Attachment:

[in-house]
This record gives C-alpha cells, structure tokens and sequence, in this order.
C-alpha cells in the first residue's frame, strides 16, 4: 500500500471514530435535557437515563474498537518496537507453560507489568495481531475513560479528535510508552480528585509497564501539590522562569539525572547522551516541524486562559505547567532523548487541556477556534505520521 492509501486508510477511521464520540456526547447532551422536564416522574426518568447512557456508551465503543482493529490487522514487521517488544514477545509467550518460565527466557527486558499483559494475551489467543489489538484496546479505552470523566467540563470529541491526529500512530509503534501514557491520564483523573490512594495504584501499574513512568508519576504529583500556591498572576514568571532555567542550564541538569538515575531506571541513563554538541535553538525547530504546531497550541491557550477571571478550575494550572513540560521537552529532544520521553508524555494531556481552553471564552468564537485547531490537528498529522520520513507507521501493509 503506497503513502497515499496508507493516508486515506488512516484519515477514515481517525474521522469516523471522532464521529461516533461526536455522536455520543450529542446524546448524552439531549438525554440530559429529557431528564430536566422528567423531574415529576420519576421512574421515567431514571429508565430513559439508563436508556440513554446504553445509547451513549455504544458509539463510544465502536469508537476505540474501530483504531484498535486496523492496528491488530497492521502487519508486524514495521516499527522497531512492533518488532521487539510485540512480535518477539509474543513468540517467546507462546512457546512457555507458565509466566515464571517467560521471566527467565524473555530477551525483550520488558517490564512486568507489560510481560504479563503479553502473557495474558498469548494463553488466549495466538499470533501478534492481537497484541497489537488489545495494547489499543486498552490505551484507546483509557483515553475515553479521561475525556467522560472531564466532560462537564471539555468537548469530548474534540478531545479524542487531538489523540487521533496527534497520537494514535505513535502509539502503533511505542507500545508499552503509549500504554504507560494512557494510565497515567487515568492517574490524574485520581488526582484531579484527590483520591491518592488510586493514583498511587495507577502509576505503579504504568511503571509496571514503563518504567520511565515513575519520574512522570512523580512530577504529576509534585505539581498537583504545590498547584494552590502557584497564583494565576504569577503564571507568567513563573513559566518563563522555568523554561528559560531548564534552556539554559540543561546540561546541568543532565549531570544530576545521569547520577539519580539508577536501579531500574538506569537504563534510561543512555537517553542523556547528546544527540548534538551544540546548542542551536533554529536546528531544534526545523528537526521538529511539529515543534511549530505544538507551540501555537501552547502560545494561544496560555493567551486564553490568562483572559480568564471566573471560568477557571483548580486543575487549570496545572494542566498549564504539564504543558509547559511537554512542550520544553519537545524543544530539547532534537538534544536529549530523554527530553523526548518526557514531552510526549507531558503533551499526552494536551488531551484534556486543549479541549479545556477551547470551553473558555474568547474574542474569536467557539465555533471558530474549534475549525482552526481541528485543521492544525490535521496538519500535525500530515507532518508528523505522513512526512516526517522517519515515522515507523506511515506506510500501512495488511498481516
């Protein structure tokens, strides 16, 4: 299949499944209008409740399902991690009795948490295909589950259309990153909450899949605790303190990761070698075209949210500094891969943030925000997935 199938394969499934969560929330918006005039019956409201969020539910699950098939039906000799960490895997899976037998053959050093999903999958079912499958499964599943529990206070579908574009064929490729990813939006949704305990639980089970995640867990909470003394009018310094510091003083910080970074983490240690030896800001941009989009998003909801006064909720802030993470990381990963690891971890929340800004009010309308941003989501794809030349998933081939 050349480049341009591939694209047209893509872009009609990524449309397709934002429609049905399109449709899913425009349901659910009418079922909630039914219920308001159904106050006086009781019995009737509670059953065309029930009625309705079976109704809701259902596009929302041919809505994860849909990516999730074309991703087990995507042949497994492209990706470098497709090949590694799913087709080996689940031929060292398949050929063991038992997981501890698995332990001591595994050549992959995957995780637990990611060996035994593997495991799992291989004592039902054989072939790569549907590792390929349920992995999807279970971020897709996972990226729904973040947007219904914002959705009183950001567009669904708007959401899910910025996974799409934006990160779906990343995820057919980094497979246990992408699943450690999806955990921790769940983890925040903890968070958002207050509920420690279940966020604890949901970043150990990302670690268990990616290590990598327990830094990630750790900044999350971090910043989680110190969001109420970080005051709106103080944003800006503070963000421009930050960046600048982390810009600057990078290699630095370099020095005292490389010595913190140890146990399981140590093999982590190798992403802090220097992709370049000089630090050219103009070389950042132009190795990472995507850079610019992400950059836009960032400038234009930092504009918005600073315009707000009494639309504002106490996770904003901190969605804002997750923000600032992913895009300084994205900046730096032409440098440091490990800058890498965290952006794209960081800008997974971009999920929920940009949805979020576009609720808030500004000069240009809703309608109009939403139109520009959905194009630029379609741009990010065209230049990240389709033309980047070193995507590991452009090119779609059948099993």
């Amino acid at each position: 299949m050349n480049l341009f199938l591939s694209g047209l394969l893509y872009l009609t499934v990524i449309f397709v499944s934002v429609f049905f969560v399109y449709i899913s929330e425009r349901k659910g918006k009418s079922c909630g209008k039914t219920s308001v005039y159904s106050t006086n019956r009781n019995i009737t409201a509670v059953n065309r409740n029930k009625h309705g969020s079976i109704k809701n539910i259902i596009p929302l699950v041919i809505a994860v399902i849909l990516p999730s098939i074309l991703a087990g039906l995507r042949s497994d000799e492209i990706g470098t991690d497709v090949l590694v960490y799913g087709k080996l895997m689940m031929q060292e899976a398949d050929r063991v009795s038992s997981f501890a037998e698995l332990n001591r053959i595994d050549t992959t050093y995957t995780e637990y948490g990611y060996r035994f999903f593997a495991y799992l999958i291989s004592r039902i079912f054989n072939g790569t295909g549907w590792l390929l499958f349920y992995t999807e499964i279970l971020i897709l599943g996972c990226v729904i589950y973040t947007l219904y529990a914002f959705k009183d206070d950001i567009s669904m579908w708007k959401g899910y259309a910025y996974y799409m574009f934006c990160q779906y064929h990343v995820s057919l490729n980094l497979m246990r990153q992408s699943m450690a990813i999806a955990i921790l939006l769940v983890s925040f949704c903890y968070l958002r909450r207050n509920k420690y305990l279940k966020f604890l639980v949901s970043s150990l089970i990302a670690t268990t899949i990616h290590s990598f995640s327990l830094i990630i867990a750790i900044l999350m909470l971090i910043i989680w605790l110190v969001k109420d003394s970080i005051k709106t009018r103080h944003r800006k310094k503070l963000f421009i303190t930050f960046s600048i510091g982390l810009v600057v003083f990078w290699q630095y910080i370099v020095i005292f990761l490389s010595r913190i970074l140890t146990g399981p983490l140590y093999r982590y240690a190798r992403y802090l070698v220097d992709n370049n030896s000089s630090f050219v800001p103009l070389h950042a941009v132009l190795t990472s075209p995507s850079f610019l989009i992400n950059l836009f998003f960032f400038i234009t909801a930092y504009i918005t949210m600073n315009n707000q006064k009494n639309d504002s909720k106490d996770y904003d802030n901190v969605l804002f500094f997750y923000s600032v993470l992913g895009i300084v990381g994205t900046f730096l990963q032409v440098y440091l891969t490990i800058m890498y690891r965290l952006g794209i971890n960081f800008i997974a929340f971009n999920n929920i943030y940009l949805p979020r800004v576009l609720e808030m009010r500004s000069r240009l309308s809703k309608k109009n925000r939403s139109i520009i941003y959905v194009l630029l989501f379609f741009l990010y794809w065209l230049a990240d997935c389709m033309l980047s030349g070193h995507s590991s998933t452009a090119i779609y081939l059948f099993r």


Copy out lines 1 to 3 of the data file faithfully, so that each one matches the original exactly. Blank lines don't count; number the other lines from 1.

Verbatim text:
[in-house]
This record gives C-alpha cells, structure tokens and sequence, in this order.
C-alpha cells in the first residue's frame, strides 16, 4: 500500500471514530435535557437515563474498537518496537507453560507489568495481531475513560479528535510508552480528585509497564501539590522562569539525572547522551516541524486562559505547567532523548487541556477556534505520521 492509501486508510477511521464520540456526547447532551422536564416522574426518568447512557456508551465503543482493529490487522514487521517488544514477545509467550518460565527466557527486558499483559494475551489467543489489538484496546479505552470523566467540563470529541491526529500512530509503534501514557491520564483523573490512594495504584501499574513512568508519576504529583500556591498572576514568571532555567542550564541538569538515575531506571541513563554538541535553538525547530504546531497550541491557550477571571478550575494550572513540560521537552529532544520521553508524555494531556481552553471564552468564537485547531490537528498529522520520513507507521501493509 503506497503513502497515499496508507493516508486515506488512516484519515477514515481517525474521522469516523471522532464521529461516533461526536455522536455520543450529542446524546448524552439531549438525554440530559429529557431528564430536566422528567423531574415529576420519576421512574421515567431514571429508565430513559439508563436508556440513554446504553445509547451513549455504544458509539463510544465502536469508537476505540474501530483504531484498535486496523492496528491488530497492521502487519508486524514495521516499527522497531512492533518488532521487539510485540512480535518477539509474543513468540517467546507462546512457546512457555507458565509466566515464571517467560521471566527467565524473555530477551525483550520488558517490564512486568507489560510481560504479563503479553502473557495474558498469548494463553488466549495466538499470533501478534492481537497484541497489537488489545495494547489499543486498552490505551484507546483509557483515553475515553479521561475525556467522560472531564466532560462537564471539555468537548469530548474534540478531545479524542487531538489523540487521533496527534497520537494514535505513535502509539502503533511505542507500545508499552503509549500504554504507560494512557494510565497515567487515568492517574490524574485520581488526582484531579484527590483520591491518592488510586493514583498511587495507577502509576505503579504504568511503571509496571514503563518504567520511565515513575519520574512522570512523580512530577504529576509534585505539581498537583504545590498547584494552590502557584497564583494565576504569577503564571507568567513563573513559566518563563522555568523554561528559560531548564534552556539554559540543561546540561546541568543532565549531570544530576545521569547520577539519580539508577536501579531500574538506569537504563534510561543512555537517553542523556547528546544527540548534538551544540546548542542551536533554529536546528531544534526545523528537526521538529511539529515543534511549530505544538507551540501555537501552547502560545494561544496560555493567551486564553490568562483572559480568564471566573471560568477557571483548580486543575487549570496545572494542566498549564504539564504543558509547559511537554512542550520544553519537545524543544530539547532534537538534544536529549530523554527530553523526548518526557514531552510526549507531558503533551499526552494536551488531551484534556486543549479541549479545556477551547470551553473558555474568547474574542474569536467557539465555533471558530474549534475549525482552526481541528485543521492544525490535521496538519500535525500530515507532518508528523505522513512526512516526517522517519515515522515507523506511515506506510500501512495488511498481516